That's not optimal. It may be easy. It may be normal. It may be expected of you. Heck, it may even be effective and efficient, to a degree. But it is not optimal.
For you to realize your potential, you must take responsibility for all aspects of your training. You do not just have a coach, you choose to have a coach. You do not give up responsibility for planning and execution, but rather you delegate responsibility to your coach. You do not run for the coach, but rather the coach coaches for you.
The optimal division of responsibility might look something like this:
I know, all I did was move the green line! (But what a move it was.)
Responsibility for Planning: You and your coach will share this responsibility. But it starts and ends with you. You can delegate the main planning activities to your coach. In most cases, this is the smart thing to do. They are experts, after all. But when it comes time to "sign off" on the workouts, you have to give your input, express your reservations if you have any, and ensure that you are in agreement with the plan. Don't get stuck trying to execute a plan you don't believe in. It rarely works.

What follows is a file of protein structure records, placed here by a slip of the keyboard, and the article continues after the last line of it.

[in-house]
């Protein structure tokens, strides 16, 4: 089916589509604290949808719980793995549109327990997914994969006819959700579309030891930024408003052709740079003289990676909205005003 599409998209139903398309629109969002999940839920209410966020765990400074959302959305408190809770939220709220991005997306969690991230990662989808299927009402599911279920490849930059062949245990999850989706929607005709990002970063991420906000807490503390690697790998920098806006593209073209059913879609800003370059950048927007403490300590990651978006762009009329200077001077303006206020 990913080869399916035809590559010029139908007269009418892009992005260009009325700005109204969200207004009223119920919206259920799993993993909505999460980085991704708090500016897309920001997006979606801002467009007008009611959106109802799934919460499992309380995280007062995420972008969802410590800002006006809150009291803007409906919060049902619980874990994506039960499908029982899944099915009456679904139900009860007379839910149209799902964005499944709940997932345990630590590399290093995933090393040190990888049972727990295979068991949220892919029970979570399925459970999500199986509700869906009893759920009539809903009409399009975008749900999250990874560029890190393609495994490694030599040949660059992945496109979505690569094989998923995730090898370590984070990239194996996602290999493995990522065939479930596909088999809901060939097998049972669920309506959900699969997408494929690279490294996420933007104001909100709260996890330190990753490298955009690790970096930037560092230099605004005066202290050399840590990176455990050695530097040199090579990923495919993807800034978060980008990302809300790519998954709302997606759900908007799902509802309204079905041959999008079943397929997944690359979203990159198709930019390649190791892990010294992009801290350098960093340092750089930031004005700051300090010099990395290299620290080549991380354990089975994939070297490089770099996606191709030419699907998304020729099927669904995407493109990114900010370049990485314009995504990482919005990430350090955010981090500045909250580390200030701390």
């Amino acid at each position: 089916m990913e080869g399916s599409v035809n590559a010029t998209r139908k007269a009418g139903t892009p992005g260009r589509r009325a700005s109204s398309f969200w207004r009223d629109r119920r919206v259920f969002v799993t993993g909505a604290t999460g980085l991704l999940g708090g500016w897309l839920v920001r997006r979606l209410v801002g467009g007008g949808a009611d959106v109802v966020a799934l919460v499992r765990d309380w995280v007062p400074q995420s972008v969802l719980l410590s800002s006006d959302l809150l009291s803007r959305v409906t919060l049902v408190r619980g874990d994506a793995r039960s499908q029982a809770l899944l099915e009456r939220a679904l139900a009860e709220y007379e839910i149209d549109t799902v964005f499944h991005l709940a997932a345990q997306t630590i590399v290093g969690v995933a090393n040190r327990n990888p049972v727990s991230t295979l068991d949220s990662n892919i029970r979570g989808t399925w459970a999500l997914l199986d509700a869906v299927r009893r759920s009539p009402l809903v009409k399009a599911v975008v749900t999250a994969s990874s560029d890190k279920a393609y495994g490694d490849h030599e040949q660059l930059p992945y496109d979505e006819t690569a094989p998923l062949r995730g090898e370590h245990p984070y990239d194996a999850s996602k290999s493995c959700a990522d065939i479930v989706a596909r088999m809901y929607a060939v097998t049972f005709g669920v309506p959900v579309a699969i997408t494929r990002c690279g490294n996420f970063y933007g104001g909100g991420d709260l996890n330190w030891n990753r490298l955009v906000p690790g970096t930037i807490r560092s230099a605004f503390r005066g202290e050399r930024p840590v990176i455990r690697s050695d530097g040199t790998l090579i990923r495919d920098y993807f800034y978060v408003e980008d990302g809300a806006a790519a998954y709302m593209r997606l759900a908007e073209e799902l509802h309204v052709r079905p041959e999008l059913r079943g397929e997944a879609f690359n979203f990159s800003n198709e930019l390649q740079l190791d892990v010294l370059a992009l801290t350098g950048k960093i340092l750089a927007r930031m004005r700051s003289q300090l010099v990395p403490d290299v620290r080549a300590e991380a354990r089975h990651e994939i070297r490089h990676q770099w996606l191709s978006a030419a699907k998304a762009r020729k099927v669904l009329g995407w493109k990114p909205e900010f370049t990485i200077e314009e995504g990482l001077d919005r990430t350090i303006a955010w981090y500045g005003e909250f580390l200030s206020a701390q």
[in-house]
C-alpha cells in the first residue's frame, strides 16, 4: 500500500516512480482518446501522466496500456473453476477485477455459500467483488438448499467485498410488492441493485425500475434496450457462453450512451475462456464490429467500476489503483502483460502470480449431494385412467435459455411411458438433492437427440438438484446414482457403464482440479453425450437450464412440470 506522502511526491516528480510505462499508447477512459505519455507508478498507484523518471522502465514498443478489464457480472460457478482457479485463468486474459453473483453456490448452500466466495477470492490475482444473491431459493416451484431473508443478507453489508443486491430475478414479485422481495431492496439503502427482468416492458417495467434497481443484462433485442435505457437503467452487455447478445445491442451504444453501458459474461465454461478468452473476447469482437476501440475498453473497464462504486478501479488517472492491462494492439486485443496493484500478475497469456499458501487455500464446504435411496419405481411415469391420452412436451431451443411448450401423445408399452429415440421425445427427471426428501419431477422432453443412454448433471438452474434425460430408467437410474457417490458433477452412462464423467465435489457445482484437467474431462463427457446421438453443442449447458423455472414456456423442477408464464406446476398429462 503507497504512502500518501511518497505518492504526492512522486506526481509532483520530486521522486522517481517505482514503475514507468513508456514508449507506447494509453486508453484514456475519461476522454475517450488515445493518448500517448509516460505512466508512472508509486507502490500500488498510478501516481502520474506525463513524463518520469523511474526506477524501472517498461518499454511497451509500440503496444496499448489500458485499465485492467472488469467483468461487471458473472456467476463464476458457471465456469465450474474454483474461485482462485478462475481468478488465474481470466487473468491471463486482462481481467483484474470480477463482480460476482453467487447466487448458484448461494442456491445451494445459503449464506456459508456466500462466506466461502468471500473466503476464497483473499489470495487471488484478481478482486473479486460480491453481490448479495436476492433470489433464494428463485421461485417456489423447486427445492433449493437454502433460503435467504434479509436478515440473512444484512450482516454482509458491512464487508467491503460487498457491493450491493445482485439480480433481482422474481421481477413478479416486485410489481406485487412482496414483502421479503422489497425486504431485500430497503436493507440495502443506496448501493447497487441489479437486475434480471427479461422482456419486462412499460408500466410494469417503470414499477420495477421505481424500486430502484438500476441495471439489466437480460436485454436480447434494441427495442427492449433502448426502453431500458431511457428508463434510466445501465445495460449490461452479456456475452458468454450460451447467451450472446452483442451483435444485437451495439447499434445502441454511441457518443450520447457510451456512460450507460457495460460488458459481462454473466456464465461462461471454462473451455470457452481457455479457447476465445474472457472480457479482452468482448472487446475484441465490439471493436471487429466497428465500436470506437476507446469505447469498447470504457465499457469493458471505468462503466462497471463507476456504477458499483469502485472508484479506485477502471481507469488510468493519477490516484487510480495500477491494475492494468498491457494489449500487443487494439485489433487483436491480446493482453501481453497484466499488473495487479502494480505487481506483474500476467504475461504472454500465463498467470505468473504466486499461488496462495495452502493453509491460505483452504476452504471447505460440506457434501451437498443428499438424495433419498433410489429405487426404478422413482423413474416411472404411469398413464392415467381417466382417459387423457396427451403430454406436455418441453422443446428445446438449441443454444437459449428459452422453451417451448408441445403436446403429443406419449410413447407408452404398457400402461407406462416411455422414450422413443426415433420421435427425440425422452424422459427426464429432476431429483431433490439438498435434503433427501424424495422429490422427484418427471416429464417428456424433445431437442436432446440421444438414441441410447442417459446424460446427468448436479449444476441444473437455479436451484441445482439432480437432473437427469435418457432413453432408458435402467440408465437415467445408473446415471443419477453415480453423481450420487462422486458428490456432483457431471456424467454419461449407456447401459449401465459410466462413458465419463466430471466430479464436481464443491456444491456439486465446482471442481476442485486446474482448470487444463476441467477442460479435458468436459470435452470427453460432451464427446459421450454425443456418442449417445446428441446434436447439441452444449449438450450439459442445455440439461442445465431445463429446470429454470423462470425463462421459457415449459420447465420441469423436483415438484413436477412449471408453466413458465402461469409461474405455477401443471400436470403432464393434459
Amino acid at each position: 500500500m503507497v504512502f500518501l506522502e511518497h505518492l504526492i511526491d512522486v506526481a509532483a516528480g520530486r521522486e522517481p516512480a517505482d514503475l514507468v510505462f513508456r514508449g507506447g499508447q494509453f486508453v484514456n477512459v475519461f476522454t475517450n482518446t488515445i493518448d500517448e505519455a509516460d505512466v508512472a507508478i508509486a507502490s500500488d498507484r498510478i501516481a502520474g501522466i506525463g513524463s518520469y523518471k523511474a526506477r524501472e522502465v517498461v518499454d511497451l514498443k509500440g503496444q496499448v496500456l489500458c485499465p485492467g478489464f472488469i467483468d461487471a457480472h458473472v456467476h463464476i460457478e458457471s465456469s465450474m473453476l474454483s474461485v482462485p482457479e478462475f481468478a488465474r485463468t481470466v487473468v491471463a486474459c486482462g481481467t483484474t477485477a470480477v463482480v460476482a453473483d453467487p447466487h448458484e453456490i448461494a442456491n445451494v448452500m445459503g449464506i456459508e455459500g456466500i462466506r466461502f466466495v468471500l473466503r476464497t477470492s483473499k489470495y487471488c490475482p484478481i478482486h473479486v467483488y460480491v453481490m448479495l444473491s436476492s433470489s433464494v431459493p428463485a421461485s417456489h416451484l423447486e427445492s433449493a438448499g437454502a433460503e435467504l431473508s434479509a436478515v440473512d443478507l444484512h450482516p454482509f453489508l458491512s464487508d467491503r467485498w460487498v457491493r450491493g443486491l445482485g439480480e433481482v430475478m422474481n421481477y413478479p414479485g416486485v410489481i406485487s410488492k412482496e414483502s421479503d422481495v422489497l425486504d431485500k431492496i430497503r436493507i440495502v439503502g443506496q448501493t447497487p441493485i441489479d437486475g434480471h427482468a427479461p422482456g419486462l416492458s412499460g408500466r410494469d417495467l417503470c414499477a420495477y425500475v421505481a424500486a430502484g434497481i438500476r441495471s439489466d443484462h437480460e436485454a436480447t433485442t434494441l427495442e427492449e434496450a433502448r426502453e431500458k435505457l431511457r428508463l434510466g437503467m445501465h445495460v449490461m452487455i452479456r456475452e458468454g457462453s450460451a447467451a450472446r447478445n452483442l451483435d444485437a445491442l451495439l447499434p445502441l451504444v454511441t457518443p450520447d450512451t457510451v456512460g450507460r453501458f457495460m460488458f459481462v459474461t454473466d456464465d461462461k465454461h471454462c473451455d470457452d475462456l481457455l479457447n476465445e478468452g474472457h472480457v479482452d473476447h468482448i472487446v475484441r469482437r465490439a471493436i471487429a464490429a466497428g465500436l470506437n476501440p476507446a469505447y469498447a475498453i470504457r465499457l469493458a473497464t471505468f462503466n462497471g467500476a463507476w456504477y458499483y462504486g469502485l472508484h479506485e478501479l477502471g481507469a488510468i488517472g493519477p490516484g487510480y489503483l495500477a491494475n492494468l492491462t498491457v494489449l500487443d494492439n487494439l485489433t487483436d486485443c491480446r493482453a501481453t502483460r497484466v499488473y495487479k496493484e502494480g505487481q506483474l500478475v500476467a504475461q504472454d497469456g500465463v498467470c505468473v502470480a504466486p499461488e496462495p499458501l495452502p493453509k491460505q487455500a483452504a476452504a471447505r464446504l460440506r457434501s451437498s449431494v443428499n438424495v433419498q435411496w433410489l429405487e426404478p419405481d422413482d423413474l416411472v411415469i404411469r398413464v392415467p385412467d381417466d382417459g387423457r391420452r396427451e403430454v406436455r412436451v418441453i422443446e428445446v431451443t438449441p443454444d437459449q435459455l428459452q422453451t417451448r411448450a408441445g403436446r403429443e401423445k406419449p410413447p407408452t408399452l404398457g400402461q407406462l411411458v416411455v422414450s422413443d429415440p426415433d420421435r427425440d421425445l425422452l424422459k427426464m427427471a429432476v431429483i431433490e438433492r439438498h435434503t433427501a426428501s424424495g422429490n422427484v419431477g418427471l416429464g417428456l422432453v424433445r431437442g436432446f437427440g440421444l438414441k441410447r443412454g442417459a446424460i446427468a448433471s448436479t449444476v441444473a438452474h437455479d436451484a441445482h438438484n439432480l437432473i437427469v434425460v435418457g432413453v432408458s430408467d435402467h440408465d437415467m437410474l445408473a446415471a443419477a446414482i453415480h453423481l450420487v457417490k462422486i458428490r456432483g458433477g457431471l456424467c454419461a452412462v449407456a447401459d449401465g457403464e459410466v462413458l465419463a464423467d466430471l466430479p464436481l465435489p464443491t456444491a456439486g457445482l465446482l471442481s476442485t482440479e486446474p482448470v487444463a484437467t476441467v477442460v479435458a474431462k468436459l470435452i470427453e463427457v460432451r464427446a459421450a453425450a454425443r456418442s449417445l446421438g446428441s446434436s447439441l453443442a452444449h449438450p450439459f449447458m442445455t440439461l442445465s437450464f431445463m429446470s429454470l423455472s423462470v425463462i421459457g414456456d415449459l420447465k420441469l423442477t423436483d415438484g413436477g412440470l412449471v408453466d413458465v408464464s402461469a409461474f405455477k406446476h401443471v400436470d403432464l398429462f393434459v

Responsibility for Execution: This is all you. To execute a workout or race effectively, you need to know what you are doing and why you are doing it. You also need to know the details, like how fast you should run or how much effort you should use. And then, you have to have the discipline to stick to that plan. That means recovery runs are not run at road run pace and pace runs are not run all-out. Yes, you can fail to execute a workout by running too hard, too.